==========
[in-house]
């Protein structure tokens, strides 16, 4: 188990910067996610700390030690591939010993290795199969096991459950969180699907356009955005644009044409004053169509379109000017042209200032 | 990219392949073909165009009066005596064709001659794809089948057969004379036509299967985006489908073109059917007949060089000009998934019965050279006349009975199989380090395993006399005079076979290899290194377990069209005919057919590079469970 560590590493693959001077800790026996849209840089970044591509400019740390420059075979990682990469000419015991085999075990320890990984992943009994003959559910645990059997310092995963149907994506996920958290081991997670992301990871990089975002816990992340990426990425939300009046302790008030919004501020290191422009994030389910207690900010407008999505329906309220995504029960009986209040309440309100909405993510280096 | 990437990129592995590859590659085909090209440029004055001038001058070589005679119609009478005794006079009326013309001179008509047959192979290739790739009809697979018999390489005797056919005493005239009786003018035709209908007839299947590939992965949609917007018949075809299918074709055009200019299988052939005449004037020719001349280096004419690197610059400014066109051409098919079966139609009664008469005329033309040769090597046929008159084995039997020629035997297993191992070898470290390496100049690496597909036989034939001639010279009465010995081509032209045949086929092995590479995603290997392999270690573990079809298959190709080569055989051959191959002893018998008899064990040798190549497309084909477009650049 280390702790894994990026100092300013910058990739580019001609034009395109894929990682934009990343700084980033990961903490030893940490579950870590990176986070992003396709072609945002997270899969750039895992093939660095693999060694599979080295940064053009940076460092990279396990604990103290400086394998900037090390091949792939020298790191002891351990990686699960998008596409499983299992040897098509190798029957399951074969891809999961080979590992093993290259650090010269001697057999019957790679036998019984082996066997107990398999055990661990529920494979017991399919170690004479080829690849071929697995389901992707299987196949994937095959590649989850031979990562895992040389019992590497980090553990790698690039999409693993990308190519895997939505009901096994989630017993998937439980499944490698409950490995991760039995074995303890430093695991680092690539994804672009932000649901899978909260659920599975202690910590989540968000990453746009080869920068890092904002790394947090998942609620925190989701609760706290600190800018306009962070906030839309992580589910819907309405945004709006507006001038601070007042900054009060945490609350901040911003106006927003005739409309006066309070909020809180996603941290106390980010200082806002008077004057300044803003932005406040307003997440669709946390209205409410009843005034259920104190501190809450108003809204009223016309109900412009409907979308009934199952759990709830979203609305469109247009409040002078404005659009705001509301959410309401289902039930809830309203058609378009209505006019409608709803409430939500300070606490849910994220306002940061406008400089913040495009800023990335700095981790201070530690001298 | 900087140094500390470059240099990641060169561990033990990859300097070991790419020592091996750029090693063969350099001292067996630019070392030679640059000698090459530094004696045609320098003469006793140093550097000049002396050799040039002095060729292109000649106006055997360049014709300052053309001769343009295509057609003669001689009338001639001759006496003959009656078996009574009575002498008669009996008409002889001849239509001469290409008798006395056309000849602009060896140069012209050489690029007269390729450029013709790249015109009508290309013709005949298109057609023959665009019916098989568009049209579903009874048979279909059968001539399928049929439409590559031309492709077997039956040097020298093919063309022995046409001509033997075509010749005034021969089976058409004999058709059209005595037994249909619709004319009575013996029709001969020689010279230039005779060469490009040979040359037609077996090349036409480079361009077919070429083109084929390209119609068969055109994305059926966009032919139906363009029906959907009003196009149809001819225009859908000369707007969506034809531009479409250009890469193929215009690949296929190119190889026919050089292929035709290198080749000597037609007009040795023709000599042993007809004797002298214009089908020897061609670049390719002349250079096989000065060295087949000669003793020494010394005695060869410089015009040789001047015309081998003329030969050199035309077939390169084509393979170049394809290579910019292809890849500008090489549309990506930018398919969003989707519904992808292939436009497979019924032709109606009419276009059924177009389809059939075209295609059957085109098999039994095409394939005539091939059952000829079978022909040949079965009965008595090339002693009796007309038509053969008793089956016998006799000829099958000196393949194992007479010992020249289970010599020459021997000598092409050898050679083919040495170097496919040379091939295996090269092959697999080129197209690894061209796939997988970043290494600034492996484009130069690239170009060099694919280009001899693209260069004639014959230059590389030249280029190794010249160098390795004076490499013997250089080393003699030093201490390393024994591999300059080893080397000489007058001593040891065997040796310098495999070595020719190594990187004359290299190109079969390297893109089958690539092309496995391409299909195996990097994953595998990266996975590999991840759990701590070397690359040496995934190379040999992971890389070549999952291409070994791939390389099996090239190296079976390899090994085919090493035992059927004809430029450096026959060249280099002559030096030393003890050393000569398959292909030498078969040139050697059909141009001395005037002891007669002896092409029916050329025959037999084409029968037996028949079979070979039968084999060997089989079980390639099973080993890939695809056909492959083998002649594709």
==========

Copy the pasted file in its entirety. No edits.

[in-house]
């Protein structure tokens, strides 16, 4: 188990910067996610700390030690591939010993290795199969096991459950969180699907356009955005644009044409004053169509379109000017042209200032 | 990219392949073909165009009066005596064709001659794809089948057969004379036509299967985006489908073109059917007949060089000009998934019965050279006349009975199989380090395993006399005079076979290899290194377990069209005919057919590079469970 560590590493693959001077800790026996849209840089970044591509400019740390420059075979990682990469000419015991085999075990320890990984992943009994003959559910645990059997310092995963149907994506996920958290081991997670992301990871990089975002816990992340990426990425939300009046302790008030919004501020290191422009994030389910207690900010407008999505329906309220995504029960009986209040309440309100909405993510280096 | 990437990129592995590859590659085909090209440029004055001038001058070589005679119609009478005794006079009326013309001179008509047959192979290739790739009809697979018999390489005797056919005493005239009786003018035709209908007839299947590939992965949609917007018949075809299918074709055009200019299988052939005449004037020719001349280096004419690197610059400014066109051409098919079966139609009664008469005329033309040769090597046929008159084995039997020629035997297993191992070898470290390496100049690496597909036989034939001639010279009465010995081509032209045949086929092995590479995603290997392999270690573990079809298959190709080569055989051959191959002893018998008899064990040798190549497309084909477009650049 280390702790894994990026100092300013910058990739580019001609034009395109894929990682934009990343700084980033990961903490030893940490579950870590990176986070992003396709072609945002997270899969750039895992093939660095693999060694599979080295940064053009940076460092990279396990604990103290400086394998900037090390091949792939020298790191002891351990990686699960998008596409499983299992040897098509190798029957399951074969891809999961080979590992093993290259650090010269001697057999019957790679036998019984082996066997107990398999055990661990529920494979017991399919170690004479080829690849071929697995389901992707299987196949994937095959590649989850031979990562895992040389019992590497980090553990790698690039999409693993990308190519895997939505009901096994989630017993998937439980499944490698409950490995991760039995074995303890430093695991680092690539994804672009932000649901899978909260659920599975202690910590989540968000990453746009080869920068890092904002790394947090998942609620925190989701609760706290600190800018306009962070906030839309992580589910819907309405945004709006507006001038601070007042900054009060945490609350901040911003106006927003005739409309006066309070909020809180996603941290106390980010200082806002008077004057300044803003932005406040307003997440669709946390209205409410009843005034259920104190501190809450108003809204009223016309109900412009409907979308009934199952759990709830979203609305469109247009409040002078404005659009705001509301959410309401289902039930809830309203058609378009209505006019409608709803409430939500300070606490849910994220306002940061406008400089913040495009800023990335700095981790201070530690001298 | 900087140094500390470059240099990641060169561990033990990859300097070991790419020592091996750029090693063969350099001292067996630019070392030679640059000698090459530094004696045609320098003469006793140093550097000049002396050799040039002095060729292109000649106006055997360049014709300052053309001769343009295509057609003669001689009338001639001759006496003959009656078996009574009575002498008669009996008409002889001849239509001469290409008798006395056309000849602009060896140069012209050489690029007269390729450029013709790249015109009508290309013709005949298109057609023959665009019916098989568009049209579903009874048979279909059968001539399928049929439409590559031309492709077997039956040097020298093919063309022995046409001509033997075509010749005034021969089976058409004999058709059209005595037994249909619709004319009575013996029709001969020689010279230039005779060469490009040979040359037609077996090349036409480079361009077919070429083109084929390209119609068969055109994305059926966009032919139906363009029906959907009003196009149809001819225009859908000369707007969506034809531009479409250009890469193929215009690949296929190119190889026919050089292929035709290198080749000597037609007009040795023709000599042993007809004797002298214009089908020897061609670049390719002349250079096989000065060295087949000669003793020494010394005695060869410089015009040789001047015309081998003329030969050199035309077939390169084509393979170049394809290579910019292809890849500008090489549309990506930018398919969003989707519904992808292939436009497979019924032709109606009419276009059924177009389809059939075209295609059957085109098999039994095409394939005539091939059952000829079978022909040949079965009965008595090339002693009796007309038509053969008793089956016998006799000829099958000196393949194992007479010992020249289970010599020459021997000598092409050898050679083919040495170097496919040379091939295996090269092959697999080129197209690894061209796939997988970043290494600034492996484009130069690239170009060099694919280009001899693209260069004639014959230059590389030249280029190794010249160098390795004076490499013997250089080393003699030093201490390393024994591999300059080893080397000489007058001593040891065997040796310098495999070595020719190594990187004359290299190109079969390297893109089958690539092309496995391409299909195996990097994953595998990266996975590999991840759990701590070397690359040496995934190379040999992971890389070549999952291409070994791939390389099996090239190296079976390899090994085919090493035992059927004809430029450096026959060249280099002559030096030393003890050393000569398959292909030498078969040139050697059909141009001395005037002891007669002896092409029916050329025959037999084409029968037996028949079979070979039968084999060997089989079980390639099973080993890939695809056909492959083998002649594709």